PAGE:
A funny thing happened on the way to the Super Bowl

Indiana Governor Mitch Daniels is pushing a bill to turn Indiana into a right to work state. The bill restricts workers right to organize and bargain among other elements.

Many state citizens, members of trade unions and government workers are outraged at Daniels’ attempt to stifle the union movement.

Mr. Daniels ambition to dismantle established workers rights, may have hit a major roadblock. Seems that the Super Bowl is being held in Indianapolis February 4th.  The National Football League Players Association threatening to boycott the game if Daniels pursues his mission.

What delicious irony. Daniels doesn’t dare foul up the biggest game of the year that happens to occur in his own backyard. Perhaps he will learn, first hand, how difficult it is to force something down the throats of the labor movement in his state.

Daniels is being touted as the keynote speaker at the Republican National Convention in Tampa next August. He is seen as a darling to the right following his career as former President George W. Bush’s budget chief.

It was Daniels who estimated the cost of the Iraq war would be $50 billion. The final cost was $800 billion and still counting. When he took over as White House budget chief, he inherited a $126 billion surplus. When he left the job, the federal deficit was more than a trillion.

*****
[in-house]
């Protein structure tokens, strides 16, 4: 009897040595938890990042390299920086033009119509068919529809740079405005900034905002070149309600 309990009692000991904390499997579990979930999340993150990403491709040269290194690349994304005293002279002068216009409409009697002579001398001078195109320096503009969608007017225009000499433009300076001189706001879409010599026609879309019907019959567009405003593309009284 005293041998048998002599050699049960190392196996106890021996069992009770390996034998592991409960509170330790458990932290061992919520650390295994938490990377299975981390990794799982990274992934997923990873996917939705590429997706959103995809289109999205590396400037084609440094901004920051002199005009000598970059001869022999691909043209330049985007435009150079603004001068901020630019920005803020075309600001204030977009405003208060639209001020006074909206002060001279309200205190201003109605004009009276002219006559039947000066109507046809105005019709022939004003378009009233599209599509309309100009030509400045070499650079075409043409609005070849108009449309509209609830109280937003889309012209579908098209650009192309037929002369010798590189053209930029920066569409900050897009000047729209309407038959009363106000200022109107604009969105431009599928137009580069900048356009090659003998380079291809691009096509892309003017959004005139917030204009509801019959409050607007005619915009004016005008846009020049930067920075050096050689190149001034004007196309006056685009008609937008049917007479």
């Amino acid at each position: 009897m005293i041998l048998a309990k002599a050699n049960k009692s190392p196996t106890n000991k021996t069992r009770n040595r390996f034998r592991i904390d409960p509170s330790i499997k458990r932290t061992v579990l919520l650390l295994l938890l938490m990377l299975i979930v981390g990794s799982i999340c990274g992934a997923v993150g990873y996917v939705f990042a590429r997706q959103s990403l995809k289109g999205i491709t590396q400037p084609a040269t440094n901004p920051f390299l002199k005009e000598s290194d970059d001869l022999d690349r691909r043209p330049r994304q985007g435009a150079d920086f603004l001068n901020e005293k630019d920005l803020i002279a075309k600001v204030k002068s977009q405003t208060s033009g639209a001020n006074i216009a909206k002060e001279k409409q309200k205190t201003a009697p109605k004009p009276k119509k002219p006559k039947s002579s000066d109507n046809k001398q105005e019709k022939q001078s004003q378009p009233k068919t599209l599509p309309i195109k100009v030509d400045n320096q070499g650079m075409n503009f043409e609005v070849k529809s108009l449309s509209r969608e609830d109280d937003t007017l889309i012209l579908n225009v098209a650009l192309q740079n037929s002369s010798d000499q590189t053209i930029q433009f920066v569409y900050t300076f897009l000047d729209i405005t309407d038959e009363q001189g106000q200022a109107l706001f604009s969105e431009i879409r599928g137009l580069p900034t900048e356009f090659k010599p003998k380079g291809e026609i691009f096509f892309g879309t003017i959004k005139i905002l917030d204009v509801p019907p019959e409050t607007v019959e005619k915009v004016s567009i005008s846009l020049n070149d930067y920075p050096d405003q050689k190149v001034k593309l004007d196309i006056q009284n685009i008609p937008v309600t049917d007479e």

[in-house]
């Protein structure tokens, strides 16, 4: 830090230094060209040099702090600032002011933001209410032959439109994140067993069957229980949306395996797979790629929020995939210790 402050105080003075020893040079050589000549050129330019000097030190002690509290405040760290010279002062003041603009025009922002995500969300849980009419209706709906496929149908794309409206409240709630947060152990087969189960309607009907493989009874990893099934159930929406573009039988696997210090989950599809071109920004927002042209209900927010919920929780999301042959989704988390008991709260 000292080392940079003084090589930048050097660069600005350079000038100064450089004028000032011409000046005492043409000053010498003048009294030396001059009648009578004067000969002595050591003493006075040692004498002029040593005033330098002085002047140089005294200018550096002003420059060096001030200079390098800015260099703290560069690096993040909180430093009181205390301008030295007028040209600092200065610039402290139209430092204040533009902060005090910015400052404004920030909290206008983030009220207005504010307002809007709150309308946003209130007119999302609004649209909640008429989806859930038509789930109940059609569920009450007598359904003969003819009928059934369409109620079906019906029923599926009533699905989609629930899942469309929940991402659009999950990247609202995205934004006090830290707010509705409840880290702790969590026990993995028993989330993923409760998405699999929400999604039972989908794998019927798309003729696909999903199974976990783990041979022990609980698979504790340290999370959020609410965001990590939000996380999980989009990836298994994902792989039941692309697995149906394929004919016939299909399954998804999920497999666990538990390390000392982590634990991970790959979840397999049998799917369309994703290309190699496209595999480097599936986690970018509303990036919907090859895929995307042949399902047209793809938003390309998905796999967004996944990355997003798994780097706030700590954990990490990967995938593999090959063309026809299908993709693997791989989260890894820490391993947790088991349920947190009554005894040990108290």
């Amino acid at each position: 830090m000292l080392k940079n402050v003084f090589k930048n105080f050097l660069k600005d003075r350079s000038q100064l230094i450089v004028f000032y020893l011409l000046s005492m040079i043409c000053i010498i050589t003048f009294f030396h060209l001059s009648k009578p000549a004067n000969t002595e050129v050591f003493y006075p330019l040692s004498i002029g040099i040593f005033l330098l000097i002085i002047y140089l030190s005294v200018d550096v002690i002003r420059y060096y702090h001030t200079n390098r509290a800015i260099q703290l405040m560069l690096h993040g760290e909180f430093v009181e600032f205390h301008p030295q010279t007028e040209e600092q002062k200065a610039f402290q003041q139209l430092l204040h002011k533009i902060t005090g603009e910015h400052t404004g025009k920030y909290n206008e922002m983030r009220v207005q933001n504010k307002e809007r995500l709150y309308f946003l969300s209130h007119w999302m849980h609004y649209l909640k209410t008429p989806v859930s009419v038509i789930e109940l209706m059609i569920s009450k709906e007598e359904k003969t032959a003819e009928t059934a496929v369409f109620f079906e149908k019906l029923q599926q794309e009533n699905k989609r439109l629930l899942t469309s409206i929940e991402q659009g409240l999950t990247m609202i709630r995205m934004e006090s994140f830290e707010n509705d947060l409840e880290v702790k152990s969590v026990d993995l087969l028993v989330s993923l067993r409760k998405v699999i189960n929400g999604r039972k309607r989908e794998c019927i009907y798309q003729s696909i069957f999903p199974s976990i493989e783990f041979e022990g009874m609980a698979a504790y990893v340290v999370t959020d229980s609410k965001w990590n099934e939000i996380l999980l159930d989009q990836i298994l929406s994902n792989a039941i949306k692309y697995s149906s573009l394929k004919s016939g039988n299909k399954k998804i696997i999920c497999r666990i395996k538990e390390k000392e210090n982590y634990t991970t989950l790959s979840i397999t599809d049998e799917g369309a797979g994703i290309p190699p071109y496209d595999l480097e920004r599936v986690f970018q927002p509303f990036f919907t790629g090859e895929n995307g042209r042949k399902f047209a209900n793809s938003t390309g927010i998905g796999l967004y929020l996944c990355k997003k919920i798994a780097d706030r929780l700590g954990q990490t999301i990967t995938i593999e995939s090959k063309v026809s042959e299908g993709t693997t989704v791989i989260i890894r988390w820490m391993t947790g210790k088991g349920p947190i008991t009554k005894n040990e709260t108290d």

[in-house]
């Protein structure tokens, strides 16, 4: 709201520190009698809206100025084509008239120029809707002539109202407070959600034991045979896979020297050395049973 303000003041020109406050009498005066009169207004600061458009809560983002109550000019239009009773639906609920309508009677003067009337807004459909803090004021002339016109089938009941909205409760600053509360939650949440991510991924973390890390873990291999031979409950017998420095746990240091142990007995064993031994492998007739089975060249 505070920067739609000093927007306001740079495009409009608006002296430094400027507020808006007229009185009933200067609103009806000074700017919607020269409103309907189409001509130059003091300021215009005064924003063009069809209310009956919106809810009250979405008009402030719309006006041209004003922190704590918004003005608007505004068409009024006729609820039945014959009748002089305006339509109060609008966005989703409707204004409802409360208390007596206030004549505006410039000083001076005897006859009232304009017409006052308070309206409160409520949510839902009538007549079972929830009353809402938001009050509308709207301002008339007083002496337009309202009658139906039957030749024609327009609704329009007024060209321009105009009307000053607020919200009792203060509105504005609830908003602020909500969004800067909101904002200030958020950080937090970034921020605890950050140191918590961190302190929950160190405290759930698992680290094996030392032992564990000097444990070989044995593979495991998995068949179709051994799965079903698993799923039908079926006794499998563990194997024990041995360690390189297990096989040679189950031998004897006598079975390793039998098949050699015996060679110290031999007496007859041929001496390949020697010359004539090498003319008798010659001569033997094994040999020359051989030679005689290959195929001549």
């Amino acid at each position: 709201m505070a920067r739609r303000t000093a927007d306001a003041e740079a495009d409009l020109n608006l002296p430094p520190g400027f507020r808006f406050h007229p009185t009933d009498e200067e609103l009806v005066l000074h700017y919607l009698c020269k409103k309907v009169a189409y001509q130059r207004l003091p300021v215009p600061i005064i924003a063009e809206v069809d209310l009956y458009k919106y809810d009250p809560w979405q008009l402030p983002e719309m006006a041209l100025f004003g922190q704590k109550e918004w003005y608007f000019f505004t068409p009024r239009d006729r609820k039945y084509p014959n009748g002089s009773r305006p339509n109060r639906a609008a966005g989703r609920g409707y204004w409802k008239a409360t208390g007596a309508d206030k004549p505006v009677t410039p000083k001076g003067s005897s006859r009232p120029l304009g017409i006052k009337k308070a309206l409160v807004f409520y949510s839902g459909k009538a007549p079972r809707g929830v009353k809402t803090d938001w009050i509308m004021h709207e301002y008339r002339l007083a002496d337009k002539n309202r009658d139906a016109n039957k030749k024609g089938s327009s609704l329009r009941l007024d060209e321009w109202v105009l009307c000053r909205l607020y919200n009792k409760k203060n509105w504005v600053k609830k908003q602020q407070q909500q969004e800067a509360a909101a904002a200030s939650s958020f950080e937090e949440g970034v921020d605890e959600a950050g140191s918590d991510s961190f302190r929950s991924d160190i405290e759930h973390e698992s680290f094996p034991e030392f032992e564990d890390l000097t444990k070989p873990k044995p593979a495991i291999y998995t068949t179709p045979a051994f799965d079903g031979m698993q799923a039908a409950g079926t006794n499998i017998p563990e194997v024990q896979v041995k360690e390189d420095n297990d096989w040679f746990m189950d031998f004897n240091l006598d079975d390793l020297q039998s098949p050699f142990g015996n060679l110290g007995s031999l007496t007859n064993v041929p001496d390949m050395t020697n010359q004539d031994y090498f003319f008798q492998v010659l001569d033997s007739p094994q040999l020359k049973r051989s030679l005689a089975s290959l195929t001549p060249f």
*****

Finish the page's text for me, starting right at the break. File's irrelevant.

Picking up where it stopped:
He was complicit in contributing to George W. Bush’s economic disaster that brought about the greatest recession in America since the Great Depression.

Yet his fellow Republicans in the House of Representatives and Senate deny job creation programs, put forward by the Obama Administration, to reduce unemployment and stimulate the nation’s economy.

Daniels joins other Republican governors who came to power in the 2010 elections. They have bungled efforts to get the economy growing by introducing ideological self-serving measures that has exacerbated the economic decline of the country.

Rick Scott in Florida and Scott Walker in Wisconsin are two governors who have little support among voters after their draconian measures have not created jobs and have reduced services. Scott has a 26 per cent approval rating and Walker faces a recall election after more than a million petitions were delivered to the registrar of elections.

Perhaps the Republicans need to do some naval examination to re-tool the party.

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